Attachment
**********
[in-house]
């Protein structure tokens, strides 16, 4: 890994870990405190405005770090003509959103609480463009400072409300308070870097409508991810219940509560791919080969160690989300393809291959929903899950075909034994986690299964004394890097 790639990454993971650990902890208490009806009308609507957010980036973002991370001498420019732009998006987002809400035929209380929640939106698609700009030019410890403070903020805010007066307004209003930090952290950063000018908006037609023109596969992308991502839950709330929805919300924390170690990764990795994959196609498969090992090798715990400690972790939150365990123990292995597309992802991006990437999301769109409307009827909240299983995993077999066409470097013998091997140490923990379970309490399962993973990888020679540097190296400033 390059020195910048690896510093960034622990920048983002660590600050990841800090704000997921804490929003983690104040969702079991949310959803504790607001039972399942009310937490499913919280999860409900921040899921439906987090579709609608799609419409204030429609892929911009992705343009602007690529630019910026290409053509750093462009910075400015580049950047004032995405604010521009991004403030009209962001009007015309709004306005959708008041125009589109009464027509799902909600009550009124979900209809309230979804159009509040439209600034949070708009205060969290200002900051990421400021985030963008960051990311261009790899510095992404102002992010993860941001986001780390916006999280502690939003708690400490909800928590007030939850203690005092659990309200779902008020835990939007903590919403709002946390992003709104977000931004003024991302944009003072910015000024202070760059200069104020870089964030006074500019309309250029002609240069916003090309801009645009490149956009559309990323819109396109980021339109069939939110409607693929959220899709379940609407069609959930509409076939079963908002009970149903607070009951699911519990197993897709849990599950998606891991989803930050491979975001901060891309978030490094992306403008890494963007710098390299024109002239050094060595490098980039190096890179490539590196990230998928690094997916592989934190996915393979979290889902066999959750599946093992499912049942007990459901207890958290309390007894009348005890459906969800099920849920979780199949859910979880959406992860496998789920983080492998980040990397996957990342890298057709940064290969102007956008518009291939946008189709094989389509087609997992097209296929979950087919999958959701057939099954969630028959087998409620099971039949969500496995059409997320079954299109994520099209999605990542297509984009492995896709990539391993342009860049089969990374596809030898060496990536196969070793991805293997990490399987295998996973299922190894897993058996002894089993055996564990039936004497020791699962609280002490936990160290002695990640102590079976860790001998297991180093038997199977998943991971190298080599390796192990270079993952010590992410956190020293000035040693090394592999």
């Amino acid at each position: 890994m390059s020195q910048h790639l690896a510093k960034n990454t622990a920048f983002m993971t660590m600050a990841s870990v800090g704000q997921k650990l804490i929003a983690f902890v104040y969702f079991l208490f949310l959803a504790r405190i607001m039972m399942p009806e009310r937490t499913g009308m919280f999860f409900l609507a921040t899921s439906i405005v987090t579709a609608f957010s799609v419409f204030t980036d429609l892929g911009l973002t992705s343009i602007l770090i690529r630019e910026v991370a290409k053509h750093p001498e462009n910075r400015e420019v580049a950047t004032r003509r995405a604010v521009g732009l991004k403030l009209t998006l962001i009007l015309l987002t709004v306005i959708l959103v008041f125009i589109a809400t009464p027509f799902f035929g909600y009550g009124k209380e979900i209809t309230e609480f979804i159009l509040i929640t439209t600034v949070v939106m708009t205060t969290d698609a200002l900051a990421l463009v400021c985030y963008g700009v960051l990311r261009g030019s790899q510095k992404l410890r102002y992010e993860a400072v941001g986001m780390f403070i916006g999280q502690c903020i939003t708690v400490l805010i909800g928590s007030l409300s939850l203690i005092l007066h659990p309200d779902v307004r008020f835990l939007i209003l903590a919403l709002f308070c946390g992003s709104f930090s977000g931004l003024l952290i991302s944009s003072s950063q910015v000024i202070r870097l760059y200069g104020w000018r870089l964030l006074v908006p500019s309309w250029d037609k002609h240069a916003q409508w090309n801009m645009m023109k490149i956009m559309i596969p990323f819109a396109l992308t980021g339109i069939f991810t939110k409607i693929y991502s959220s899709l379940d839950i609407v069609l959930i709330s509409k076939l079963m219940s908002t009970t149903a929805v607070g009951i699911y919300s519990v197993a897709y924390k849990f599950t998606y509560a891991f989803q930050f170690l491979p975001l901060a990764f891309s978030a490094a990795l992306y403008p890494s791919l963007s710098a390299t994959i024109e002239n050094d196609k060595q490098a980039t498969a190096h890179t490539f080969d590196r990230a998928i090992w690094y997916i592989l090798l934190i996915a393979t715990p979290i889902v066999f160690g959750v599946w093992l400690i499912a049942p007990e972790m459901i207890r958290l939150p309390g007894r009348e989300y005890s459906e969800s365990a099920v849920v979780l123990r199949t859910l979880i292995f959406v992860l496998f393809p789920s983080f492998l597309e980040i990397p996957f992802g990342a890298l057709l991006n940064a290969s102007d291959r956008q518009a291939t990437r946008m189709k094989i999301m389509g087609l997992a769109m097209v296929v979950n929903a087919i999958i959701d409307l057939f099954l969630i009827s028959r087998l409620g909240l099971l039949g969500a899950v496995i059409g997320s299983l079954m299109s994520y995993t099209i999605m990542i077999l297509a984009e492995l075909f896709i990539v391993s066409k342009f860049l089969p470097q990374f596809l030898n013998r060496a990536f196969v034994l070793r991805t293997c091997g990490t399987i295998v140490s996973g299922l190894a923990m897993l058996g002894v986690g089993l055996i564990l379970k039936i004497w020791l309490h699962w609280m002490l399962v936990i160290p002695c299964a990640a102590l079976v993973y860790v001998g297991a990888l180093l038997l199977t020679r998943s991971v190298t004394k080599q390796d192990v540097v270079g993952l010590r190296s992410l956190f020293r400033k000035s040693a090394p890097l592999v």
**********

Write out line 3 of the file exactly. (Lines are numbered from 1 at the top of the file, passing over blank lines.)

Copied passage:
């Amino acid at each position: 890994m390059s020195q910048h790639l690896a510093k960034n990454t622990a920048f983002m993971t660590m600050a990841s870990v800090g704000q997921k650990l804490i929003a983690f902890v104040y969702f079991l208490f949310l959803a504790r405190i607001m039972m399942p009806e009310r937490t499913g009308m919280f999860f409900l609507a921040t899921s439906i405005v987090t579709a609608f957010s799609v419409f204030t980036d429609l892929g911009l973002t992705s343009i602007l770090i690529r630019e910026v991370a290409k053509h750093p001498e462009n910075r400015e420019v580049a950047t004032r003509r995405a604010v521009g732009l991004k403030l009209t998006l962001i009007l015309l987002t709004v306005i959708l959103v008041f125009i589109a809400t009464p027509f799902f035929g909600y009550g009124k209380e979900i209809t309230e609480f979804i159009l509040i929640t439209t600034v949070v939106m708009t205060t969290d698609a200002l900051a990421l463009v400021c985030y963008g700009v960051l990311r261009g030019s790899q510095k992404l410890r102002y992010e993860a400072v941001g986001m780390f403070i916006g999280q502690c903020i939003t708690v400490l805010i909800g928590s007030l409300s939850l203690i005092l007066h659990p309200d779902v307004r008020f835990l939007i209003l903590a919403l709002f308070c946390g992003s709104f930090s977000g931004l003024l952290i991302s944009s003072s950063q910015v000024i202070r870097l760059y200069g104020w000018r870089l964030l006074v908006p500019s309309w250029d037609k002609h240069a916003q409508w090309n801009m645009m023109k490149i956009m559309i596969p990323f819109a396109l992308t980021g339109i069939f991810t939110k409607i693929y991502s959220s899709l379940d839950i609407v069609l959930i709330s509409k076939l079963m219940s908002t009970t149903a929805v607070g009951i699911y919300s519990v197993a897709y924390k849990f599950t998606y509560a891991f989803q930050f170690l491979p975001l901060a990764f891309s978030a490094a990795l992306y403008p890494s791919l963007s710098a390299t994959i024109e002239n050094d196609k060595q490098a980039t498969a190096h890179t490539f080969d590196r990230a998928i090992w690094y997916i592989l090798l934190i996915a393979t715990p979290i889902v066999f160690g959750v599946w093992l400690i499912a049942p007990e972790m459901i207890r958290l939150p309390g007894r009348e989300y005890s459906e969800s365990a099920v849920v979780l123990r199949t859910l979880i292995f959406v992860l496998f393809p789920s983080f492998l597309e980040i990397p996957f992802g990342a890298l057709l991006n940064a290969s102007d291959r956008q518009a291939t990437r946008m189709k094989i999301m389509g087609l997992a769109m097209v296929v979950n929903a087919i999958i959701d409307l057939f099954l969630i009827s028959r087998l409620g909240l099971l039949g969500a899950v496995i059409g997320s299983l079954m299109s994520y995993t099209i999605m990542i077999l297509a984009e492995l075909f896709i990539v391993s066409k342009f860049l089969p470097q990374f596809l030898n013998r060496a990536f196969v034994l070793r991805t293997c091997g990490t399987i295998v140490s996973g299922l190894a923990m897993l058996g002894v986690g089993l055996i564990l379970k039936i004497w020791l309490h699962w609280m002490l399962v936990i160290p002695c299964a990640a102590l079976v993973y860790v001998g297991a990888l180093l038997l199977t020679r998943s991971v190298t004394k080599q390796d192990v540097v270079g993952l010590r190296s992410l956190f020293r400033k000035s040693a090394p890097l592999v």